Transgenders Belong To Our Community
by Belinda Dronkers-Laureta on May 11th, 2016

Keeping Families Together

The Asian And Pacific Islander Family Pride Blog

May 6, 2011

Transgenders Belong To Our Community


Transgender Attacked In MacDonald’s Restaurant

On April 18, in a MacDonald’s in Rosedale MD, a Baltimore suburb, a transgender woman was viciously attacked by two other women. A videotape of that attack went viral and we saw it before it was pulled from YouTube, The brutality of the attack is overwhelmingly shocking. The transgender woman is beaten, stomped, and dragged by her long hair across the floor. Equally shocking is that her two attackers are 14 and 18 years old. Most people present just watched, one employee took the video, another tried halfheartedly to stop it, and a 50-year old woman customer forcefully stepped in, but the attack stopped only when the victim lay on the floor in an epileptic fit.

The “T” In LGBT Stands For Transgender

A child is born. The doctor holds it, looks, and congratulates the mother on having delivered a healthy and beautiful son or daughter. How does the doctor know? Simple, by looking at the baby’s genitals and based on what is there, sex is assigned. Once assigned, implacable social forces begin to grind: roles are defined, behaviors taught, expectations formed. The doctor could be wrong. The American Psychological Association (APA) defines sex as a person’s biological status as either male or female. Gender, on the other hand, is a term used to describe how people feel about themselves and how they act and interact in social settings regardless of their assigned sex. How often does it happen that an assigned sex does not match the person’s gender? The APA estimates that two to three percent of males cross-dress and that 1 in 10,000 biological males wish to be female and 1 in 30,000 biological females wish to be males. Across large populations, that is quite a number of mis-identifications.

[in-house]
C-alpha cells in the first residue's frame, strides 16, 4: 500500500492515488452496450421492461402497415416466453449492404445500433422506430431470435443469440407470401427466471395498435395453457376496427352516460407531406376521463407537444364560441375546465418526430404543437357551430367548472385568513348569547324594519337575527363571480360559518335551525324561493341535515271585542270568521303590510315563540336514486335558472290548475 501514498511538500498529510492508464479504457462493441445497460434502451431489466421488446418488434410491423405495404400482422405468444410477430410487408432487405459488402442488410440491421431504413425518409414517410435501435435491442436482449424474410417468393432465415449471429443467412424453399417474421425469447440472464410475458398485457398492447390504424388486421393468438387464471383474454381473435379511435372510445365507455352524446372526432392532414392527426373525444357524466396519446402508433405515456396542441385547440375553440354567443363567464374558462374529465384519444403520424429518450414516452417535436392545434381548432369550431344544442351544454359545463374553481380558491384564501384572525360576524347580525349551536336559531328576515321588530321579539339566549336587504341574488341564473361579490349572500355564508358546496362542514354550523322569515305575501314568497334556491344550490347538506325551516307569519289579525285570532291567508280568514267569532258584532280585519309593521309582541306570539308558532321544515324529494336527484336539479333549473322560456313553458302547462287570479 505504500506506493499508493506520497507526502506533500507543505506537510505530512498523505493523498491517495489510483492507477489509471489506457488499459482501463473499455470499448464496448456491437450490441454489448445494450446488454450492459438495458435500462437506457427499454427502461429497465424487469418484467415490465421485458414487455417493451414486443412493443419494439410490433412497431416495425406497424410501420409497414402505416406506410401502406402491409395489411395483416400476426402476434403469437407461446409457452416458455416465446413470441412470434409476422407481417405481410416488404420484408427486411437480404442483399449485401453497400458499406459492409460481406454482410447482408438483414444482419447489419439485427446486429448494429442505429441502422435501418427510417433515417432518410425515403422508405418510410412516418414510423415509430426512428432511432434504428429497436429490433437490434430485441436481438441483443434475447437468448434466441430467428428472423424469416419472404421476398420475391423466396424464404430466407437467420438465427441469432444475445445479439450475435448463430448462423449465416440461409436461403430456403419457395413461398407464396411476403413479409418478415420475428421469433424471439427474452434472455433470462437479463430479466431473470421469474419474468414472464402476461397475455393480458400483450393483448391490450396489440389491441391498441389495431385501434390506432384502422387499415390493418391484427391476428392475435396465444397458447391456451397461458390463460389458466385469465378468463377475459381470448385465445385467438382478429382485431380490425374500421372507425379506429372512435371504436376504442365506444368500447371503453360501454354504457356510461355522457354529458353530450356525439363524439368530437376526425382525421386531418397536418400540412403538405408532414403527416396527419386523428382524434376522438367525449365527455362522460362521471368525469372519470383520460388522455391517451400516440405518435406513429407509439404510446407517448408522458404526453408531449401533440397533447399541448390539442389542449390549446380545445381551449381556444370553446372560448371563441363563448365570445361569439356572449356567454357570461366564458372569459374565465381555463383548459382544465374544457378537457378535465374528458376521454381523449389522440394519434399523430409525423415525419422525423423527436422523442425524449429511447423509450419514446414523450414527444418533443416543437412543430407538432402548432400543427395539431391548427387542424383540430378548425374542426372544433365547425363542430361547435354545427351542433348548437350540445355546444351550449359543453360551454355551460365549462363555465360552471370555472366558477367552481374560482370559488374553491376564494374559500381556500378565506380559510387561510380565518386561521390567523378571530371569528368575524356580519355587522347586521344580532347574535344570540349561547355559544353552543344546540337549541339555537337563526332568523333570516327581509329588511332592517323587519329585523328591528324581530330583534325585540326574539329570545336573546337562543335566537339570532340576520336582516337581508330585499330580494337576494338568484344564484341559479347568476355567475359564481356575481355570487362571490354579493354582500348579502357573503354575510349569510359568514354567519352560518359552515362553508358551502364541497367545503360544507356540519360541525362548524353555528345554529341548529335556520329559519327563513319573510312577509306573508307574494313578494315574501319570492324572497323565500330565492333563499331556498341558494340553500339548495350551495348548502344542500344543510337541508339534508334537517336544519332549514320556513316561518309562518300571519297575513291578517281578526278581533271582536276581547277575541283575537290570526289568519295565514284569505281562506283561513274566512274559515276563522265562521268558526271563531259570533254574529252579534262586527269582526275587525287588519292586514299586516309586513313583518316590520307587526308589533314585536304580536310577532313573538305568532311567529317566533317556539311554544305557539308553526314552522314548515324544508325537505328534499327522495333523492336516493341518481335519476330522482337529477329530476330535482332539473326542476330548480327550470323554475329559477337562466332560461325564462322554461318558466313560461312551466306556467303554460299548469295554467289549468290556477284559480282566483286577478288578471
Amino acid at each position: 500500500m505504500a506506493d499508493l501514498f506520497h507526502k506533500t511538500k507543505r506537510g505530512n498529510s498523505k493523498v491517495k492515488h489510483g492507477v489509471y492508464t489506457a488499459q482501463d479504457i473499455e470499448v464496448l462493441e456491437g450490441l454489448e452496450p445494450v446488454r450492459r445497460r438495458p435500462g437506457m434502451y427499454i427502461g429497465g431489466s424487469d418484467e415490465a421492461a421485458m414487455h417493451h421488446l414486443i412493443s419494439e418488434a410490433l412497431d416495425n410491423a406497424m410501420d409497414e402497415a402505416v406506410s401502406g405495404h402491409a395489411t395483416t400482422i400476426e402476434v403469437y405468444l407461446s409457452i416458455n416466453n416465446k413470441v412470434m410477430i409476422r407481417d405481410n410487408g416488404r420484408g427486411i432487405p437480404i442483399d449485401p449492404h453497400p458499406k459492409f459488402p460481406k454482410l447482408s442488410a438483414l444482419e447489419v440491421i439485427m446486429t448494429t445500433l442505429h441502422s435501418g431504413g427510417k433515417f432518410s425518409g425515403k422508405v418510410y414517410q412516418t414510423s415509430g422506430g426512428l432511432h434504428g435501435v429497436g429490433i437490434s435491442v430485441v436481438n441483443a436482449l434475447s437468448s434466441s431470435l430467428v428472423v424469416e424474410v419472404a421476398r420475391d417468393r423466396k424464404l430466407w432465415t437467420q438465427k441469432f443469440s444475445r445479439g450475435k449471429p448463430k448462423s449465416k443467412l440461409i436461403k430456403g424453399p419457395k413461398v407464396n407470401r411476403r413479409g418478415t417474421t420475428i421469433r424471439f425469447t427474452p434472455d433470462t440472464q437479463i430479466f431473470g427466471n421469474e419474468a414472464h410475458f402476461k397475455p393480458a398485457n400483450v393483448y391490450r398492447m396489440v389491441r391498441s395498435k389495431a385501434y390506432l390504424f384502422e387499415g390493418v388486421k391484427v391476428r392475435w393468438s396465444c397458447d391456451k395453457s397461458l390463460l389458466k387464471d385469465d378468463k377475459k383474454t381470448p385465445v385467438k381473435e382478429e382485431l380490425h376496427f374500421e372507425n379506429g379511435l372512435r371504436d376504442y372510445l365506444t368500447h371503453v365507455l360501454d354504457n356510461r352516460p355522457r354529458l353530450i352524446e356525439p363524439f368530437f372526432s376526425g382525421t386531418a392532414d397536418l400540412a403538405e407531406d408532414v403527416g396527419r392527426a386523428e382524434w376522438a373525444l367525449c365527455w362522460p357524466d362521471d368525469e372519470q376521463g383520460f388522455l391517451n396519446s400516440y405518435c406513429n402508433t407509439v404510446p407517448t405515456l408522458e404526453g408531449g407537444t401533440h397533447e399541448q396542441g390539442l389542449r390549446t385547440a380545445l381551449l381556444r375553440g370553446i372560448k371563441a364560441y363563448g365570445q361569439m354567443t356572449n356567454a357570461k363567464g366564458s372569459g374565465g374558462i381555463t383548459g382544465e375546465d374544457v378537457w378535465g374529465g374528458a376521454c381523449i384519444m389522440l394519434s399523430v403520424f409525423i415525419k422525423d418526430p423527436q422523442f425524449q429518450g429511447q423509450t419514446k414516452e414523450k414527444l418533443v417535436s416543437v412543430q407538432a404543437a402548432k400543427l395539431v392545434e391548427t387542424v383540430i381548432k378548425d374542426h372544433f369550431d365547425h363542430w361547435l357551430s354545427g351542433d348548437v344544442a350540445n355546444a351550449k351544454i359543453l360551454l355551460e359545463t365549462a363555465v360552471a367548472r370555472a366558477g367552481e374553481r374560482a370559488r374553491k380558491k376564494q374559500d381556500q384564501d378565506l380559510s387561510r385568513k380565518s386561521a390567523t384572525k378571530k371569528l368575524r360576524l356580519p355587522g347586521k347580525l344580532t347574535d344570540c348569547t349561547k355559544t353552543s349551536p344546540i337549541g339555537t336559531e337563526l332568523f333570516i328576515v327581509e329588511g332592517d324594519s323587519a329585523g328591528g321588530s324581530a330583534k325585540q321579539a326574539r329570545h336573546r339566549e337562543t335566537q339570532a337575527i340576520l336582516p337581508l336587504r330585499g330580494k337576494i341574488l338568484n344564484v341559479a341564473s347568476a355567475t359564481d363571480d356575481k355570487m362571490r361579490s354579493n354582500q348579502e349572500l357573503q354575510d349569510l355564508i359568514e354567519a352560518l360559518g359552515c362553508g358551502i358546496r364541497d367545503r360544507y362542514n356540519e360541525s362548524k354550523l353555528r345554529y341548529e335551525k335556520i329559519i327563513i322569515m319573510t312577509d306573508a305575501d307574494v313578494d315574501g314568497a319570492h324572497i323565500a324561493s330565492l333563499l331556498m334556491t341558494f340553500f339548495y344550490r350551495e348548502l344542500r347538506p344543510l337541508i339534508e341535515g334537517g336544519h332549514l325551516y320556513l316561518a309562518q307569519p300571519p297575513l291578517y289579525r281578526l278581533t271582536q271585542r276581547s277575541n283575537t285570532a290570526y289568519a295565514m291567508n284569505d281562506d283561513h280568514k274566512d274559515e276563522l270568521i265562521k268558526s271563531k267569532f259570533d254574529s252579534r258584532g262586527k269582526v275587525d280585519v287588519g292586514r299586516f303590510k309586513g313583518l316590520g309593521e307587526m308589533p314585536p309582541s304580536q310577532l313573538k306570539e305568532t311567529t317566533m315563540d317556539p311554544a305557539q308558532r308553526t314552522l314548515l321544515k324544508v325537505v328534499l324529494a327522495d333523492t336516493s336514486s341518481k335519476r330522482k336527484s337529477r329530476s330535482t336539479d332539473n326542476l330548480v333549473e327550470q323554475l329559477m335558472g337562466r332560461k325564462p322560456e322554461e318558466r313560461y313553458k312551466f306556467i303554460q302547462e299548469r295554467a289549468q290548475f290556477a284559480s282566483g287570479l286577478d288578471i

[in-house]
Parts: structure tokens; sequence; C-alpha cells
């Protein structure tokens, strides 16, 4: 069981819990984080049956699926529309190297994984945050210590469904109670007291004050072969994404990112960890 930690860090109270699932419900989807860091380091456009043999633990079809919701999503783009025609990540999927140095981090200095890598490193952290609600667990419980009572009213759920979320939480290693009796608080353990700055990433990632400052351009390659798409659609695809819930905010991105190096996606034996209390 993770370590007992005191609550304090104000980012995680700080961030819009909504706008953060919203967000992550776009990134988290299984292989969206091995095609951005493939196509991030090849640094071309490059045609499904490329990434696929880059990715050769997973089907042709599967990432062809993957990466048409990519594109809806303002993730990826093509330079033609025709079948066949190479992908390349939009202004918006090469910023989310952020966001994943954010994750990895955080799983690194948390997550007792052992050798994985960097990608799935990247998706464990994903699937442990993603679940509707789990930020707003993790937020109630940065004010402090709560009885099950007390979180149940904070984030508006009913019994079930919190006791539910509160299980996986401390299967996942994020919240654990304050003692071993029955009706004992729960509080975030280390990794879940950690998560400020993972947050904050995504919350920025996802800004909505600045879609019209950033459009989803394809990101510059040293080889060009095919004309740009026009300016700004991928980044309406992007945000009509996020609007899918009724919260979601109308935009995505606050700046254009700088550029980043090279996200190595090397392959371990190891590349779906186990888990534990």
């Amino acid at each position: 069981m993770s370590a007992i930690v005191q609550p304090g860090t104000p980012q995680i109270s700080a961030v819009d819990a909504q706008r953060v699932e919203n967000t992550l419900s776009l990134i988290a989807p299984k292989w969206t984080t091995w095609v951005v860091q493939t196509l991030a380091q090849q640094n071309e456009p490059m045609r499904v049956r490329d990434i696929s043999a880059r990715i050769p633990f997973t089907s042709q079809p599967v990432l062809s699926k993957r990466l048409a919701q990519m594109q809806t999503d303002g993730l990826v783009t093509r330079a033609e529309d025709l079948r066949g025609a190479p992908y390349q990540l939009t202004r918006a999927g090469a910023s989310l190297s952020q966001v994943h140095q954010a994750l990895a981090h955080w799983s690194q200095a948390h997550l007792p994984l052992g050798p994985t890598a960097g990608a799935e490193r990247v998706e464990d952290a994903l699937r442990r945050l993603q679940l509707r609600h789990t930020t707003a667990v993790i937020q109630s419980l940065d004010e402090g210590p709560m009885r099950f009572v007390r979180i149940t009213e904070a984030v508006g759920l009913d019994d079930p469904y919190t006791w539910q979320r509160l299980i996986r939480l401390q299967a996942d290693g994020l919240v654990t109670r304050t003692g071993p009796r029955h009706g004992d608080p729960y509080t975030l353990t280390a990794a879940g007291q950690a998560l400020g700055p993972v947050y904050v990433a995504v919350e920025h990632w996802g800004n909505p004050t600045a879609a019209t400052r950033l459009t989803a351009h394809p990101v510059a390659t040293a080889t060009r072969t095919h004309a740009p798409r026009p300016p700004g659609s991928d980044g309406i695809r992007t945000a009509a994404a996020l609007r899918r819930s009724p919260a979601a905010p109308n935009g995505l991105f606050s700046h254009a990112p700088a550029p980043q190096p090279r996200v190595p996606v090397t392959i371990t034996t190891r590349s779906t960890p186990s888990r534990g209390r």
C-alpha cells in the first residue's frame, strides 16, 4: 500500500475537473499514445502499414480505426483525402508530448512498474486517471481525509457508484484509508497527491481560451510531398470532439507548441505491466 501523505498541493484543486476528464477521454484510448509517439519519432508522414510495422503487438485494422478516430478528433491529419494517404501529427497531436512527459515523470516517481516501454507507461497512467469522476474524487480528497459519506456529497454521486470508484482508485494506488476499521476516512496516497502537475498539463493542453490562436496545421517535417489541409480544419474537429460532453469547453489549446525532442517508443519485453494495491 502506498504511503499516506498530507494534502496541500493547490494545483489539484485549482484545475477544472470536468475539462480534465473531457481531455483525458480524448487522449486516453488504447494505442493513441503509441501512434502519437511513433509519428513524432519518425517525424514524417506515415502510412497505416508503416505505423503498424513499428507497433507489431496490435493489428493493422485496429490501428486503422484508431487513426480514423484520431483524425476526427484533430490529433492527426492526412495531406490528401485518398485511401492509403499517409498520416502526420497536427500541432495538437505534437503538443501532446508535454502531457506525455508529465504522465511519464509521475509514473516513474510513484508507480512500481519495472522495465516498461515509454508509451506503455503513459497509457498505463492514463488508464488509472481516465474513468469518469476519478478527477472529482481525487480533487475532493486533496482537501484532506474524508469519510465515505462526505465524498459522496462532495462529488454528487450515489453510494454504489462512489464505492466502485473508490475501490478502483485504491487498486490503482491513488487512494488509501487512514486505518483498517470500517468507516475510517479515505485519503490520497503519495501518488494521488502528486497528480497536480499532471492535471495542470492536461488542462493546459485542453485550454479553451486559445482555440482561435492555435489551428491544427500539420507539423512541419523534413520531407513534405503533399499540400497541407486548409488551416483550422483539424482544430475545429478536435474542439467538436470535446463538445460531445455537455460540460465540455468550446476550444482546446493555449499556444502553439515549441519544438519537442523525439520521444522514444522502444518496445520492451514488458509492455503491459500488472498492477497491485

Violence Directed At Transgenders Is Marked By Brutality

During the “No on Prop 8” campaign we sometimes heard from members of the transgender community that the discussions and arguments failed to include them. It was true and it is wrong. Securing human rights for LGBTs means that all stories must be told and all voices heard. Still, transgenders are a group apart when it comes to violence. Social sanctions imposed for not following assigned gender lines include: schoolyard bullying, street harassment, property vandalism and murder. There is one other characteristic: brutality. A Gender Public Advocacy Coalition report states that transgenders were killed with violence “beyond that necessary to terminate life.”

How Do We Start Making It Right?

One of our mission statement’s three commitments is to education. We have to educate our community about the sexual and gender diversity within our cultures. What should we teach when a 14-year and 18-year old hate so much that they feel justified to physically attack a person who crossed the gender line? Where do a 14-year and 18-year old learn so much hate and so much contempt for a fellow human? Is it ignorance? Is it selfishness? Is it religion? Michael Kimmel thinks that our society requires that people fit into specific categories, male-female, gay-straight, good-bad. When they don’t we get uncomfortable, they must fit! So that is where maybe we should start developing material to educate, showing and practicing that between those categories there is a treasure trove of experience and life and humanity. We need help, we need to form strong coalitions. But we must do it.

Belinda and John Dronkers-Laureta are board members of Asian & Pacific Islander Family Pride


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